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Financial Aid FAQ
It is very common for students and parents to have questions about financial aid. Expand the questions below to find common answers to many of our most asked questions.
Applying for Financial Aid
What is the FAFSA?
To apply for federal student aid, such as federal grants and work-study, you need to complete the Free Application for Federal Student Aid (FAFSA).
Completing and submitting the FAFSA is free and easier than ever, and it gives you access to the largest source of financial aid to pay for college.
All UTTC students are required to submit a FAFSA each school year.
Do I have to apply for financial aid every year?
Yes! You must reapply for financial aid each year by completing the Renewal Application for Federal Student Aid (if you receive one from the federal processor) or by completing the next year’s Free Application for Federal Student Aid (FAFSA online).
Do I need to be admitted before I can apply for financial aid?
No. You can apply for financial aid any time after October 1st for the following school year. To receive awards, you must be admitted and enrolled at United Tribes Technical College.
What is the Expected Family Contribution (EFC)?
The EFC is calculated from the information you entered on the FAFSA.
The EFC is calculated according to a formula established by law. Your family’s taxed and untaxed income, assets, and benefits (such as unemployment or Social Security) all could be considered in the formula. Also considered are your family size and the number of family members who will attend college or career school during the year. The EFC Formula guide shows exactly how an EFC is calculated.
Your EFC is not the amount of money your family will have to pay for college, nor is it the amount of federal student aid you will receive. It is a number used to calculate how much financial aid you are eligible to receive.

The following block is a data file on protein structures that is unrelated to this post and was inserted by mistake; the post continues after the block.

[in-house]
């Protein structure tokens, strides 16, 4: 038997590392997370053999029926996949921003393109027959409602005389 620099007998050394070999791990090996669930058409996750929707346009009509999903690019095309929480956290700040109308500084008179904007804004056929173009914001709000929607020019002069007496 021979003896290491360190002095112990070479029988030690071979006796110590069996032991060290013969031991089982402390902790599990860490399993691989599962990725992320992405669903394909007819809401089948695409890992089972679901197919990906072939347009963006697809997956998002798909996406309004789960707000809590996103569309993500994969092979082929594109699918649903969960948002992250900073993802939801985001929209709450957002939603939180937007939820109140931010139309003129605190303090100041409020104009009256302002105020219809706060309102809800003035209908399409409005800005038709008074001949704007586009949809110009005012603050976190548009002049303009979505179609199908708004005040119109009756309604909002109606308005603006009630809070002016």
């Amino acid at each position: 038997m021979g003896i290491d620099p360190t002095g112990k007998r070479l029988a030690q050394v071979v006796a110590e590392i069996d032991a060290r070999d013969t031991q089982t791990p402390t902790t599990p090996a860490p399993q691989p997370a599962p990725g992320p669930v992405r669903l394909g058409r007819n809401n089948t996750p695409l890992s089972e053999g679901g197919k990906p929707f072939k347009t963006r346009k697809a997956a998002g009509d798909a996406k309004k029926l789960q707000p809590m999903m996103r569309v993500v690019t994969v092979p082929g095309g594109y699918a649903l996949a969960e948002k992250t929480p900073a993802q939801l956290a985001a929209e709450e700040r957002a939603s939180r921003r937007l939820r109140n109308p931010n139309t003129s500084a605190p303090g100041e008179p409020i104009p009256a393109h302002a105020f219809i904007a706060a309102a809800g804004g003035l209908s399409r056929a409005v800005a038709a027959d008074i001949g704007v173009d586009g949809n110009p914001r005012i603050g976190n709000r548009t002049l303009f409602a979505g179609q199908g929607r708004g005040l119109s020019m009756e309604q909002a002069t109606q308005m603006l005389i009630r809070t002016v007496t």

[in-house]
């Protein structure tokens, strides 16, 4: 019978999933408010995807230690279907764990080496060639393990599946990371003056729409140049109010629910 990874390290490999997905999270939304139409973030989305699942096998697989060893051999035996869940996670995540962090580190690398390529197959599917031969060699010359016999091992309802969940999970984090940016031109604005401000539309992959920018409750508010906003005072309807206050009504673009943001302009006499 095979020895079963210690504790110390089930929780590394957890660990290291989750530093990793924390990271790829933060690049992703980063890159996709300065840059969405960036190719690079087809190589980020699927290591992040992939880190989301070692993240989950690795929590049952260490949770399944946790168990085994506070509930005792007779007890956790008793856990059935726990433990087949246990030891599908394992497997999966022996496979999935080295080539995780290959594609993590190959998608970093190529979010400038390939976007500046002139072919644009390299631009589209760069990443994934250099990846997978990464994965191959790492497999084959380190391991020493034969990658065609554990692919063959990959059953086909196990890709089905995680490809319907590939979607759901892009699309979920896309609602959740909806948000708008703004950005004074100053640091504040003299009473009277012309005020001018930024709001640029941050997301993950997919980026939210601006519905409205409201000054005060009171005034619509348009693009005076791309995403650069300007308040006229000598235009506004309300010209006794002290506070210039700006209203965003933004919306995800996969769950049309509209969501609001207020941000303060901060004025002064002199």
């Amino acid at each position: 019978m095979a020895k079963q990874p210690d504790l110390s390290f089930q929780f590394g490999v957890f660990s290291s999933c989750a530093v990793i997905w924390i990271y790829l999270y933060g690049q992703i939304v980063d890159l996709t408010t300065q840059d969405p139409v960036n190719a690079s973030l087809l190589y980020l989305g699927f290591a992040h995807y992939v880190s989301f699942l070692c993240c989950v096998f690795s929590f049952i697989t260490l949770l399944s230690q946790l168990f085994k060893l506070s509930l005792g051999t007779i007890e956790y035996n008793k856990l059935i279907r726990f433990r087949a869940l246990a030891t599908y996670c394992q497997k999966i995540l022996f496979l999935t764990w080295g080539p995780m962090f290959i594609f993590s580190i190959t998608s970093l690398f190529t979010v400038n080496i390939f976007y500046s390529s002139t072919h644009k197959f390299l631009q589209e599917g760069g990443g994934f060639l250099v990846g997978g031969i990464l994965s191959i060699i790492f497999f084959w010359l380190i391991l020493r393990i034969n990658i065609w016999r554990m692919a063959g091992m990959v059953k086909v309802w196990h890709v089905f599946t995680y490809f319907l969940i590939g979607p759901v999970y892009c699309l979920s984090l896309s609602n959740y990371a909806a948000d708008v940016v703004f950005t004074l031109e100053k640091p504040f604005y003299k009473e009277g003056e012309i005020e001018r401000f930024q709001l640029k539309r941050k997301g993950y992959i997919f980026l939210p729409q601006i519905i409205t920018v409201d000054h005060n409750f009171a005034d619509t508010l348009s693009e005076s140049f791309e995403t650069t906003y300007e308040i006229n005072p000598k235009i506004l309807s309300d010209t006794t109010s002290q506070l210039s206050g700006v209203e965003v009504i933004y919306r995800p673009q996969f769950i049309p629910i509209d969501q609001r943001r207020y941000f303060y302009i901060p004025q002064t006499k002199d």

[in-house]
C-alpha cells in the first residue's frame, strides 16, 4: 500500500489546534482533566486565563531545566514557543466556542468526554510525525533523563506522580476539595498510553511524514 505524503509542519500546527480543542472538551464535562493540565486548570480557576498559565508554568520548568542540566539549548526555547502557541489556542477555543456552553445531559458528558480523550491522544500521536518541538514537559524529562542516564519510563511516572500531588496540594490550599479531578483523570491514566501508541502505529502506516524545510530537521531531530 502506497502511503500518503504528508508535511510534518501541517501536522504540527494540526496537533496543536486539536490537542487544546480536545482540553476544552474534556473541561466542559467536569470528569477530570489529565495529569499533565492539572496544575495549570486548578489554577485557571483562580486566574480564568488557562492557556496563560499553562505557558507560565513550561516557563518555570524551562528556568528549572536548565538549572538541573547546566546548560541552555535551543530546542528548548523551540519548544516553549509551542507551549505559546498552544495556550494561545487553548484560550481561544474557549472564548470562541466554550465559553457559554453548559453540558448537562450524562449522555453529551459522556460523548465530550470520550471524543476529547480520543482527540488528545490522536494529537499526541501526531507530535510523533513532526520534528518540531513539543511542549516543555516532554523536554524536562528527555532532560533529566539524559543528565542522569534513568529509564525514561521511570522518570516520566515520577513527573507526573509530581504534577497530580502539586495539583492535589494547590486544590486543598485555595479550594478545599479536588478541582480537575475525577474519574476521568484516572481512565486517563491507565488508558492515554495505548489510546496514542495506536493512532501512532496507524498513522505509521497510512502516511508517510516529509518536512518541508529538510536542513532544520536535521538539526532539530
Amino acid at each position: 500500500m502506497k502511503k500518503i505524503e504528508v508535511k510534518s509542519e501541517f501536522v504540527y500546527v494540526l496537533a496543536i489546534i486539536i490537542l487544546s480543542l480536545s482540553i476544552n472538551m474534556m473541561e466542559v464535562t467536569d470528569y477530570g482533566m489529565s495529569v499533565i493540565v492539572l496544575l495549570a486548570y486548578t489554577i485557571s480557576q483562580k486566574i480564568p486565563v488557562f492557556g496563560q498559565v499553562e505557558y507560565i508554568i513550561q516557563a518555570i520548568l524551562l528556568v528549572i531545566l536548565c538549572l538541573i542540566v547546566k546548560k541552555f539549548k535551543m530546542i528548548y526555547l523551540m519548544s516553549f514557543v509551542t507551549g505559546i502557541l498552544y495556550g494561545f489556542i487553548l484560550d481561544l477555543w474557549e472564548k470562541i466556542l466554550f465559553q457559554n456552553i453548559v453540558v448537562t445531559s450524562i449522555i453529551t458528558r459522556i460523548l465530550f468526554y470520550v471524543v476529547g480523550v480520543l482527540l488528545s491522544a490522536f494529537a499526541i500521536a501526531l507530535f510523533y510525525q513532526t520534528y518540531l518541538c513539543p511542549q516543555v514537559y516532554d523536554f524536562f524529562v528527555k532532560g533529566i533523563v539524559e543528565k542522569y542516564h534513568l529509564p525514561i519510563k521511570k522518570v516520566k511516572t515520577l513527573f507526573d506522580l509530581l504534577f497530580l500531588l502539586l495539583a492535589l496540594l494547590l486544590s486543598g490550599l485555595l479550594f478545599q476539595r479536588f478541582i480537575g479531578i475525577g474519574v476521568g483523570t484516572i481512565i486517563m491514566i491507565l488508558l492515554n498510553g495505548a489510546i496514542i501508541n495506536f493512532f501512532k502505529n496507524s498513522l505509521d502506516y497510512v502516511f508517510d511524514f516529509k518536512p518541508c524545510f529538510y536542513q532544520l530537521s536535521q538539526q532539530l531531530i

What is the IRS Data Retrieval Tool?
The IRS Data Retrieval Tool allows students and parents to access the IRS tax return information needed to complete the Free Application for Federal Student Aid (FAFSA), and transfer the data directly into their FAFSA from the IRS Web site.
To use the IRS DRT, you will enter your address for the tax year exactly as it appears on the tax return. Your filing status and name must also match the information that is on the tax return.
If you are selected for Verification and you have used the IRS DRT, you will not need to provide copies of your tax information to us. This is because the DRT transfers income and tax information directly from the IRS, so we will not have to verify income information.
What happens after I complete the FAFSA?
Your application is processed by the Department of Education and then sent to United Tribes Technical College so that eligibility can be determined.
When United Tribes receives your FAFSA, we will contact you via the email you provided on your FAFSA. You will either receive a Financial Aid Offer (that means your FAFSA is complete) or a Missing Items email. If you submitted an incomplete FAFSA, or were selected for Verification, you will recevie a Missing Items email with further instructions.
What is a Financial Aid Offer letter?